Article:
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    Re-Imaging Mae-Naak Through Mise-En-Science: The (Re) Construction in Scenic and Costume Designing Work
    This paper is a study of the conceptualization and the creation of scenic and costume designing for the experimental dance performance entitled ‘JUST DANCE’, in CA Creative Research Project 2016. The creative wok study is aimed at illustrating and explaining, the analytical interpretation of performance concept, with critical perspectives on stereotypical formation, to create theatrical designing works. The study shows the concretization of ideas from critical perspectives into creation of scenic and costume designing work. The creation was executed with composition of utilized elements by means of artistic and functional effects. The working outcome, through the crystallization of critical thinking, was the concrete objects that reflex and transform the ironic (or ambivalent) status of the protagonist, from the position of otherness to become a female active agency for own subjectivity.
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    Whose Voice? Love Legend of Phra Khanong: A Case of "Mak, Nak and People of Phra Khanong"
    The love legend of Mae Nak Phra Khanong was perceived and portrayed as a haunting, revenge and furious ghost story for almost a century. In 1999, Nonzee Nimibutr’s version of Nang Nak was claimed as the first version that humanized Mae Nak and depicted tragic aspect of her as a mournful young lady who devoted her life to her husband, a strong stereotype of how Thai girl (in the past) should conduct. However, Nimibutr had also highlighted the aspect of Buddhist Animism that finally ended ‘the life of Mae Nak’ in this story. The truth is Mae Nak has never died. In 2013, Banjong Pisanthanakun and his team had recreated a comedy version of this legend to retell a reverse aspect from Mak, Nak’s husband, and his friends. This version declared a turning point of how this legend has been perceived and also how the contemporary Thai society has evolved. The research began to question and revisited this legend. In order to investigating the roots of personal and political conflicts in the legend and in contemporary Thai society, the researcher embarked on the collaboration of revising the story of Mak, Nak as individuals and the society of Phra Khanong. This research paper examines and reinterprets individualism and community. The concept of ‘ghost’ and the sense of belonging in the community have been explored and questioned. The first stage play of ‘Mak, Nak and People of Phra Khanong’ is performed in June 20th, at the Prague Quadrennial 2015 with about 200 audiences.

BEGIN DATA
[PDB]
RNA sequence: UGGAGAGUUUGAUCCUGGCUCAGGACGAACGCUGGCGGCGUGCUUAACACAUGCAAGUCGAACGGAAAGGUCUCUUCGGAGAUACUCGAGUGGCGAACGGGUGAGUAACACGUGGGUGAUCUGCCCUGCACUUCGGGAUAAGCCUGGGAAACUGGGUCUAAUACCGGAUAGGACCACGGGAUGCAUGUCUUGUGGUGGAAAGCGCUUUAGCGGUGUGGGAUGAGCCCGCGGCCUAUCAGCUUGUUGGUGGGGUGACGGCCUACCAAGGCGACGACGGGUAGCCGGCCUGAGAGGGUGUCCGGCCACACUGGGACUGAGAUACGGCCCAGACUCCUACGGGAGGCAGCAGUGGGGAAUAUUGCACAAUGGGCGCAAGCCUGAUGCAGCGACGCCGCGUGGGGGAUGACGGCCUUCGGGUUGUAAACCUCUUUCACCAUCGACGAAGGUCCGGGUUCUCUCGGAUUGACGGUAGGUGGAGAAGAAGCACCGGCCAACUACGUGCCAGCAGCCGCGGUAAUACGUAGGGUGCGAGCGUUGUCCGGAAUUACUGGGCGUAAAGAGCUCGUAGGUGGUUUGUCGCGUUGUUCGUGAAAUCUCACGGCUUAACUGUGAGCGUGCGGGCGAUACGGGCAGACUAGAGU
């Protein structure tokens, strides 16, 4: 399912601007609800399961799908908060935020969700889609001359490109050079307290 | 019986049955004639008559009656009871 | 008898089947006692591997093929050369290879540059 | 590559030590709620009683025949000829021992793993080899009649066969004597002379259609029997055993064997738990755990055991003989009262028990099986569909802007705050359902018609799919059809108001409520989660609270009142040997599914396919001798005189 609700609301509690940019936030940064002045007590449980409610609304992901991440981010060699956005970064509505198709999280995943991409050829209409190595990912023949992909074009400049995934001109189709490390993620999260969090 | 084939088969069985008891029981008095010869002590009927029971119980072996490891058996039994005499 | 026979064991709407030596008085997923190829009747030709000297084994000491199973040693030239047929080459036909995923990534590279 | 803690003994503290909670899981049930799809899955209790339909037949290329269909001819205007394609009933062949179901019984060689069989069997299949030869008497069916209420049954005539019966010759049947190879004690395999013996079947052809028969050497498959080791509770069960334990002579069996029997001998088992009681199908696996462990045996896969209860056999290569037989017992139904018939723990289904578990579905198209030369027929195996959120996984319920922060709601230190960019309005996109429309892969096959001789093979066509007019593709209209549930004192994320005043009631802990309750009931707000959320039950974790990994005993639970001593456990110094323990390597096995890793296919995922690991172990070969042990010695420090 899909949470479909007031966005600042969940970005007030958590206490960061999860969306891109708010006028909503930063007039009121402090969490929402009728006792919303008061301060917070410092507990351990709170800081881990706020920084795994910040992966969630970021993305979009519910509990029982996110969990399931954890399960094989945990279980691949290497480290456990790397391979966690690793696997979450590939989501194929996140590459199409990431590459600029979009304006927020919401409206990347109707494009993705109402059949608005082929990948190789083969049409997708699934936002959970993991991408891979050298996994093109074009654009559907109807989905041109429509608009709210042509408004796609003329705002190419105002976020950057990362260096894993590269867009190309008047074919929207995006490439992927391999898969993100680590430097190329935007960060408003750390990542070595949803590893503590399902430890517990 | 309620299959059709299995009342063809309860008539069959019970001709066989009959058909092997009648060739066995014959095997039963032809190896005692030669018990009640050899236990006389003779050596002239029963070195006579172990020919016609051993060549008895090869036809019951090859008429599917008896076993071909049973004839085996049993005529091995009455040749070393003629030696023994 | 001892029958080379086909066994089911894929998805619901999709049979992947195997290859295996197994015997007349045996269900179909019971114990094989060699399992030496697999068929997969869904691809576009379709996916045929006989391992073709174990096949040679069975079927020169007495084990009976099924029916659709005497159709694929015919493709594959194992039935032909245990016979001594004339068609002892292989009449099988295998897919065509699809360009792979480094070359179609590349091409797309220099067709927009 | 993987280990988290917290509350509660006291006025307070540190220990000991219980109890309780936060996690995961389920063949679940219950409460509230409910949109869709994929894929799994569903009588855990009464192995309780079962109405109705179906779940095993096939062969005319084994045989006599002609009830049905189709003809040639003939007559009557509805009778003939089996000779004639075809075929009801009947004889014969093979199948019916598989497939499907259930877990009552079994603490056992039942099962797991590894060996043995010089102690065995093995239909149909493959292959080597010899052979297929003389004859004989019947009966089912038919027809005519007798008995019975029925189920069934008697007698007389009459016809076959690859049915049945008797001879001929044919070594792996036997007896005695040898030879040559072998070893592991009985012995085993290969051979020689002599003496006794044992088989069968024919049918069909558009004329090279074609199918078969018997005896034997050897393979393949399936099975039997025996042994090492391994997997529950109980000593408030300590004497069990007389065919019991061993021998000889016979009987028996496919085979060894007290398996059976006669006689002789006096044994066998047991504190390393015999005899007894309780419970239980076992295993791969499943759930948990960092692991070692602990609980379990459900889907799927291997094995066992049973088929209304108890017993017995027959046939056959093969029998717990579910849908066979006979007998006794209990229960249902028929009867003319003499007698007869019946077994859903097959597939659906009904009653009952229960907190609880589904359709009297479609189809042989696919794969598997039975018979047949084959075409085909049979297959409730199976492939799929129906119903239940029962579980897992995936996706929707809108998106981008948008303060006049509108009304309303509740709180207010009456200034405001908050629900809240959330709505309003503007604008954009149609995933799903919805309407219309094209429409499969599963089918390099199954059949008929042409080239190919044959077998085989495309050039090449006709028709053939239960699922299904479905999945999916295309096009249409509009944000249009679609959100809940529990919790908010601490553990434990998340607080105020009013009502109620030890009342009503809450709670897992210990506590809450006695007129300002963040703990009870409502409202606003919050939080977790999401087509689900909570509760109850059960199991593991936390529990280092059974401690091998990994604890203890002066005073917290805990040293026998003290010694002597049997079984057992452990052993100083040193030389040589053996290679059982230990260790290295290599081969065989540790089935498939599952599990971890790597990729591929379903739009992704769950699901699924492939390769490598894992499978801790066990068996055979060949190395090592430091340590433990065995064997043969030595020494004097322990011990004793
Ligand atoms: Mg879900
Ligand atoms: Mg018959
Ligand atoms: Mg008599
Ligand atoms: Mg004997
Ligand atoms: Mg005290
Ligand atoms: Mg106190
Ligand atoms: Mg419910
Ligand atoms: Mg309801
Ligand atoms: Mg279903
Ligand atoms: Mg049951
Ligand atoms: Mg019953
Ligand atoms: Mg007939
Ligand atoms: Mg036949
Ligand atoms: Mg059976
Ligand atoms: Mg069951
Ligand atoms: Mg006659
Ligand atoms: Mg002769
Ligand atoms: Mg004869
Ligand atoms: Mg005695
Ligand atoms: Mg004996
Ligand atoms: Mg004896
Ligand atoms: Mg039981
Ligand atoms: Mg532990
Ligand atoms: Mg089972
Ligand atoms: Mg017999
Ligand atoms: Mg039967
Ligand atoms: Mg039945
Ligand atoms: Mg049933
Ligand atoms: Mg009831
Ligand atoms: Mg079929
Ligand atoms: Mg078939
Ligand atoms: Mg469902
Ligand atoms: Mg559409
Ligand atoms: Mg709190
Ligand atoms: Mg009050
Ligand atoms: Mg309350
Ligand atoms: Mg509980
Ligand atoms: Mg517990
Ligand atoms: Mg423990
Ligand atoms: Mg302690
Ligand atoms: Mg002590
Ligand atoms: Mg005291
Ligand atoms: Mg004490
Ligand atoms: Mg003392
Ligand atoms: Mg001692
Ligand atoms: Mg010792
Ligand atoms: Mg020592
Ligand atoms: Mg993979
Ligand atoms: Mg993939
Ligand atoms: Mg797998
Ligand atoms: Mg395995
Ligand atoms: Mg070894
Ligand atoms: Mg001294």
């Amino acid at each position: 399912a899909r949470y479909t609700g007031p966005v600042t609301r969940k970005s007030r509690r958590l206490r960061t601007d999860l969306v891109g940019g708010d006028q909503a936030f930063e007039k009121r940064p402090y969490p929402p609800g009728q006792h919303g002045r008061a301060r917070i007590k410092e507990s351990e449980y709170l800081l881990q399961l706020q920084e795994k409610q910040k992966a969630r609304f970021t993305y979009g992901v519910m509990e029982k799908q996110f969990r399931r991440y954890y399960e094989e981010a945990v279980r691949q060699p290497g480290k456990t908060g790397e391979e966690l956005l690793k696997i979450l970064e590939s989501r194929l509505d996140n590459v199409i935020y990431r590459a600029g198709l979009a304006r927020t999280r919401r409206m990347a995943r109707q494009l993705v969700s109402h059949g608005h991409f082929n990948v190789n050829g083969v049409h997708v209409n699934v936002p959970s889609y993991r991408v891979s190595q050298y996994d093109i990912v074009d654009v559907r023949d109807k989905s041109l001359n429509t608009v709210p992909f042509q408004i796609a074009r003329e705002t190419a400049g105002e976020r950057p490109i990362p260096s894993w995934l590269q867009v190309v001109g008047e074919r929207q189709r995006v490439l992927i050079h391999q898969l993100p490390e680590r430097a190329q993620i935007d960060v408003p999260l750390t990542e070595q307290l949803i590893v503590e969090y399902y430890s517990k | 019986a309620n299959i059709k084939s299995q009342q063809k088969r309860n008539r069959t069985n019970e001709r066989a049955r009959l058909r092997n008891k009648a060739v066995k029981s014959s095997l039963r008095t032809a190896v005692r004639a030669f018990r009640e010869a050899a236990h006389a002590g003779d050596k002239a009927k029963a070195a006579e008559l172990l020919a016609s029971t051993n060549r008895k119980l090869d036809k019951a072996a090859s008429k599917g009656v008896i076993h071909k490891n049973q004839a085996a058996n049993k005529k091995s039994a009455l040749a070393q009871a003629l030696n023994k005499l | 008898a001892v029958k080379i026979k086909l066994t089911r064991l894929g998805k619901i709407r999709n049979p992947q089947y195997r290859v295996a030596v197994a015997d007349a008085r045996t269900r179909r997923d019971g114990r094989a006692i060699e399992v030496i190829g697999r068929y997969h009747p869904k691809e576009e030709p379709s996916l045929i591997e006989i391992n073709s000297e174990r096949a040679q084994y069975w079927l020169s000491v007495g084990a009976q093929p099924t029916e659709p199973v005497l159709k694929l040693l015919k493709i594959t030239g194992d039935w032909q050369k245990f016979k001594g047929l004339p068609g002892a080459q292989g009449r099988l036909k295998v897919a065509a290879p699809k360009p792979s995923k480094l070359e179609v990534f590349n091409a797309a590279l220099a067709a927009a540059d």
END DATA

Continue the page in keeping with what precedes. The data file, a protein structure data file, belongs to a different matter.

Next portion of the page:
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    JUST Dance: The Dance for Justice. A Study to Produce a Creative Work of Mae Nak Legend to a Dance Performance
    This research aims to examine the creative process to recreate a dance performance that has been staged as “a spoken play” from Mae Nak legend named “Mak, Nak and People of Phra Khanong.” The first stage play of “Mak, Nak and People of Phra Khanong” was performed in June 2015, at Assumption University Black box Theatre and at the Prague Quadrennial 2015, Czech Republic. The love legend of Mae Nak Phra Khanong was perceived and portrayed as a haunting, revenge and furious ghost story for almost a century. Mae Nak legend has been told and retold for nearly hundred versions since 1911. This research particularly draws politics aspects in dance history and examines the correlation between politics of dance and politics in Mae Nak legend. The performance of ‘JUST Dance” highlights the final scenes from “Mak, Nak and People of Phra Khanong” where the fights between Nak (Individualism) and People of Phra Khanong (Collectivism) occur. Ann Brooks clearly stated in her book “Popular Culture: Global Intercultural Perspectives” that the prohibition around dance practices for woman are often corresponded with restrictions in women’s bodies. Where living women are judged by beauty; the opposite of both are explored and questioned in this research paper. ‘JUST Dance” performance has examined the distortion of dance aesthetics, interpreted and transformed all acting and spoken dialogues into two parts 1) non-human progressive dance movement and 2) the traditional classical and beautiful dance practice. The research aims to experiment and study creative process extracting from the aesthetics and politics of dance from Mae Nak legend.